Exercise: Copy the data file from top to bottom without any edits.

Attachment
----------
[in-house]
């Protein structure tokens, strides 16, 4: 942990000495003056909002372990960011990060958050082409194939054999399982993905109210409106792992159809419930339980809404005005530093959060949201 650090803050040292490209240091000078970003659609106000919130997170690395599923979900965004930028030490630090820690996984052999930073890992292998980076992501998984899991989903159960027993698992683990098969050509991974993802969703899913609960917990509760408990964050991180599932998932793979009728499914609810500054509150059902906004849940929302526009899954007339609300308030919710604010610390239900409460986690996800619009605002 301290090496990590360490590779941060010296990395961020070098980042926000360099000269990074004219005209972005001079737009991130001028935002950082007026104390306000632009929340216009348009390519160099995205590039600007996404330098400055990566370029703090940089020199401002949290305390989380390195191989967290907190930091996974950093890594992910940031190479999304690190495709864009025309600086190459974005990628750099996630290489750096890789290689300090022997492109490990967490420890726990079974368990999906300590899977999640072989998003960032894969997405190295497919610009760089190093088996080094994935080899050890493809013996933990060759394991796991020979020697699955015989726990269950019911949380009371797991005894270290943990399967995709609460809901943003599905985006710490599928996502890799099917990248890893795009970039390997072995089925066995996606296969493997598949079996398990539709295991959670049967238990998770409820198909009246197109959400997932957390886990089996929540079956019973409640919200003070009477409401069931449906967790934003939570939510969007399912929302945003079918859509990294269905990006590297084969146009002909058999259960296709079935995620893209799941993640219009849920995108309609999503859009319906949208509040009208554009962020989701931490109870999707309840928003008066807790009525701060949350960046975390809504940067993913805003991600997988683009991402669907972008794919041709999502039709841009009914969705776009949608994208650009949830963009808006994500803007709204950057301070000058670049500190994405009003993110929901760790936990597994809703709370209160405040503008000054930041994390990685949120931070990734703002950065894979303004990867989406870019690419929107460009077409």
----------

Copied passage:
[in-house]
């Protein structure tokens, strides 16, 4: 942990000495003056909002372990960011990060958050082409194939054999399982993905109210409106792992159809419930339980809404005005530093959060949201 650090803050040292490209240091000078970003659609106000919130997170690395599923979900965004930028030490630090820690996984052999930073890992292998980076992501998984899991989903159960027993698992683990098969050509991974993802969703899913609960917990509760408990964050991180599932998932793979009728499914609810500054509150059902906004849940929302526009899954007339609300308030919710604010610390239900409460986690996800619009605002 301290090496990590360490590779941060010296990395961020070098980042926000360099000269990074004219005209972005001079737009991130001028935002950082007026104390306000632009929340216009348009390519160099995205590039600007996404330098400055990566370029703090940089020199401002949290305390989380390195191989967290907190930091996974950093890594992910940031190479999304690190495709864009025309600086190459974005990628750099996630290489750096890789290689300090022997492109490990967490420890726990079974368990999906300590899977999640072989998003960032894969997405190295497919610009760089190093088996080094994935080899050890493809013996933990060759394991796991020979020697699955015989726990269950019911949380009371797991005894270290943990399967995709609460809901943003599905985006710490599928996502890799099917990248890893795009970039390997072995089925066995996606296969493997598949079996398990539709295991959670049967238990998770409820198909009246197109959400997932957390886990089996929540079956019973409640919200003070009477409401069931449906967790934003939570939510969007399912929302945003079918859509990294269905990006590297084969146009002909058999259960296709079935995620893209799941993640219009849920995108309609999503859009319906949208509040009208554009962020989701931490109870999707309840928003008066807790009525701060949350960046975390809504940067993913805003991600997988683009991402669907972008794919041709999502039709841009009914969705776009949608994208650009949830963009808006994500803007709204950057301070000058670049500190994405009003993110929901760790936990597994809703709370209160405040503008000054930041994390990685949120931070990734703002950065894979303004990867989406870019690419929107460009077409």